Tuesday, July 27, 2010

We're Not Gonna Take It: Horrible Driving

I haven't written a "We're Not Gonna Take It" post in a while and my recent road trip to Maryland and back provided me with the perfect subject for this installment.  I have often said that my life would be much easier if everyone learned to drive from Father of Ken, but since many people seem to have learned to drive from people who have their heads up their you-know-whats, I will share Father of Ken's driving wisdom in the hope that they may learn to drive properly.

Let's begin with average driving around town.  Here are some simple rules to follow:

1.  Use turn signals.  They exist for a reason.  If you need help with this, see this diagram.

2.  Speed limits exist because the appropriate authorities have determined that it is safe to travel at a certain speed.  Unless you are driving in inclement weather or your car is about to blow up, at least drive the speed limit and no slower.  Most people are on the road because they are going somewhere and they don't build thirty minutes into their schedules to putter after you while you poke along.  On the other hand, please do not drive 20 mph over the speed limit and tailgate those who prefer not to get speeding tickets.

3.  The four way stop.  This is not as difficult as people make it out to be.  Here's how it works:  pull up, stop, see who else is there.  When those people have gone, it is your turn.  Do not attempt to go before it is your turn and for the love of God do not sit at the intersection at a dead stop staring at everyone else in terror until the sun goes down.

4.  If you wish to multitask in the car, please limit yourself to two tasks at a time.  Drive and talk on your phone, drive and smoke, drive and change the radio station, etc.  Do not attempt to drive, talk on the phone, smoke, change the radio station, paint your toenails, and balance your checkbook all at once.  Some of us value our lives.

Now, here are some pointers on highway driving.

1.  As you enter a highway, please do not pull out in front of someone who is already on the highway.  Wait two seconds for the person to pass and then pull out.  You are no more important than anyone else.  If you are attempting to merge onto a highway from an on ramp, please do not come to a dead stop at the end of the ramp unless it is absolutely necessary.  The whole point of the on ramp is to allow people to merge into traffic while accelerating so that no one has to come to a stop.

2.  Once you are on the highway, if it has more than a single lane in each direction, you cannot just randomly choose which lane to use.  The far right lane is for driving.  The left lanes are for passing.  Not that difficult.  Please do not drive slowly in the left lane when the right lane is completely clear.  When you have passed someone, move into the right lanes so that others may pass you if they wish to do so.  Part of the point of the interstate system, specifically, is to allow people to travel longer distances at consistently high speeds.  Generally, I should not have to brake on the interstate.  I should be able to set my cruise control and go.  Side note:  when the road is crowded, have some patience, people with lead feet.  If there is someone in front of me, I can't go any faster.  Tailgating me is not going to do anything but increase your chances of getting into an accident that will be your fault.  I promise to move into the right lane as soon as I can.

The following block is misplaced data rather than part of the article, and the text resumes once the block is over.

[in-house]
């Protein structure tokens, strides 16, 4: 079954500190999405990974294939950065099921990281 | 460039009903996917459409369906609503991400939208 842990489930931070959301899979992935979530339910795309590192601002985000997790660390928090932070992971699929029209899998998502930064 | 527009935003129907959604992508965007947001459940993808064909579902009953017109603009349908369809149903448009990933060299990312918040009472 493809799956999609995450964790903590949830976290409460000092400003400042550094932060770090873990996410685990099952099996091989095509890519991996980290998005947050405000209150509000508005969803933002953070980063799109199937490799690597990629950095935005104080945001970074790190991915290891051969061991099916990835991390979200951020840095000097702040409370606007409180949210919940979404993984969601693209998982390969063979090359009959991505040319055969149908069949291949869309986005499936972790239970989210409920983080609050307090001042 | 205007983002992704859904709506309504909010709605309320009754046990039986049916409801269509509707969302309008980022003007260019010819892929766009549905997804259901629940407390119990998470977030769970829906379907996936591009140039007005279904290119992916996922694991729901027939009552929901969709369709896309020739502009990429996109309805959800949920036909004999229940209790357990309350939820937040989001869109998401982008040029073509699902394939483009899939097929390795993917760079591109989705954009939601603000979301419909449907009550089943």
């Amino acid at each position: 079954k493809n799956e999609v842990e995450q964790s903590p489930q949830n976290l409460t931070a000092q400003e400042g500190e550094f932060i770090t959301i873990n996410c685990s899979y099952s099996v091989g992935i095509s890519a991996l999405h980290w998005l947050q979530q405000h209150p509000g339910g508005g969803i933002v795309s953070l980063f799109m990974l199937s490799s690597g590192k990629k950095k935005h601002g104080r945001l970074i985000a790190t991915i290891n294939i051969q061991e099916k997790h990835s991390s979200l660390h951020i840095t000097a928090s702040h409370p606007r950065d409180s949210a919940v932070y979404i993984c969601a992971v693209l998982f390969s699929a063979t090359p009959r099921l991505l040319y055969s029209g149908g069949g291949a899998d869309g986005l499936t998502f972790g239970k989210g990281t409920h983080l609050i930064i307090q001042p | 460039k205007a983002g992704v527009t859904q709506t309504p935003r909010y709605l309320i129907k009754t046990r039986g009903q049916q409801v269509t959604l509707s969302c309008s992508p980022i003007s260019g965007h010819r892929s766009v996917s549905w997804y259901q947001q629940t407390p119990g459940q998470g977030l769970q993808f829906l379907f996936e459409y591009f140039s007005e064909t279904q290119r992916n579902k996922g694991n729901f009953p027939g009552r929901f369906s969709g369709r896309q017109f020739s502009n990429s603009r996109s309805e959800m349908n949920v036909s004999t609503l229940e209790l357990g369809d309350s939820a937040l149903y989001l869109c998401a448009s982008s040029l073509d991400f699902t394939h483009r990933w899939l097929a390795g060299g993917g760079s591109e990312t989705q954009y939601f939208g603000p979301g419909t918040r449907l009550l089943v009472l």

3.  Use signals when you merge.  Otherwise, how am I supposed to know where you want to go or what you are doing?  Once you have merged, though, turn the signal off.  

4.  Try to maintain a consistent speed.  It is so annoying and difficult to drive on a highway or interstate with someone who goes from 30 to 70 and keeps passing you, then slowing down, then passing again.  If you have cruise control, try it.  You might like it.

5.  Be kind to truck drivers.  These guys never did anything to you.  Understand that it takes them longer to slow down, speed up, etc.  Don't tailgate them.  Allow them some space when there is road construction.  Let them merge in front of you when everyone has to form a single lane.

6.  If you want to travel the country in an RV, practice driving it first!  The same goes for driving with a trailer.  No one wants to try to share the road with someone who doesn't know how to safely control a large and dangerous vehicle.

7.  Generally, try to remember that you aren't the only person on the road.  If highway or interstate driving makes you so uncomfortable that you end up driving 30 mph on a 65 mph highway with your turn signal on for half an hour after you have merged and slamming on your brakes repeatedly for no apparent reason, you might want to find another route.  Others have places to be and things to do.  Maybe if we could all be a little more respectful and follow the same set of rules, driving would be easier and less frustrating.

Wednesday, July 21, 2010

Some Guys Have All the Luck

I spotted this gem in the K-Mart parking lot yesterday when I took Kenna to get a pedicure at PetsMart.  It was one of those moments when I looked and thought, "Oh, a school bus."  "Wait, that's more than a school bus."  "Holy crap, that is one busted up school bus!"  Click on the photos to enlarge them:

The back--sort of a combination porch/raised trailer.  The trailer park ambiance follows  this contraption wherever it goes.

The other side--the writing says:  "Endeavoring to keep the Unity of Spirit Through the bond of Peace."  Whatever that means...

Do click on the last photo at least and check out the camper top that is STUFFED full of crap.  This is hoarding on wheels.

Sleeping Snakes

Gentle readers, it has been a harrowing week for Ken and McKenna.  On Monday, I found a snake skin in the laundry room and, upon further inspection, I was fairly certain that there was a snake coiled up in the corner.  Since I couldn't see it very well and had no idea what I was dealing with, I decided to call for help.  Jason the Snake Remover wasn't able to come until Tuesday afternoon, so Kenna and I sequestered ourselves in my bedroom until he could get here and find the snake.

Of course, Tuesday just happened to be a day that I had an open house scheduled and, when I called the realtor to tell her about the snake, she informed me that she had just received a phone call from another agent who wanted to show the house on Tuesday afternoon.  The buyer was only able to see the house on Tuesday and she wanted to come, snake and all.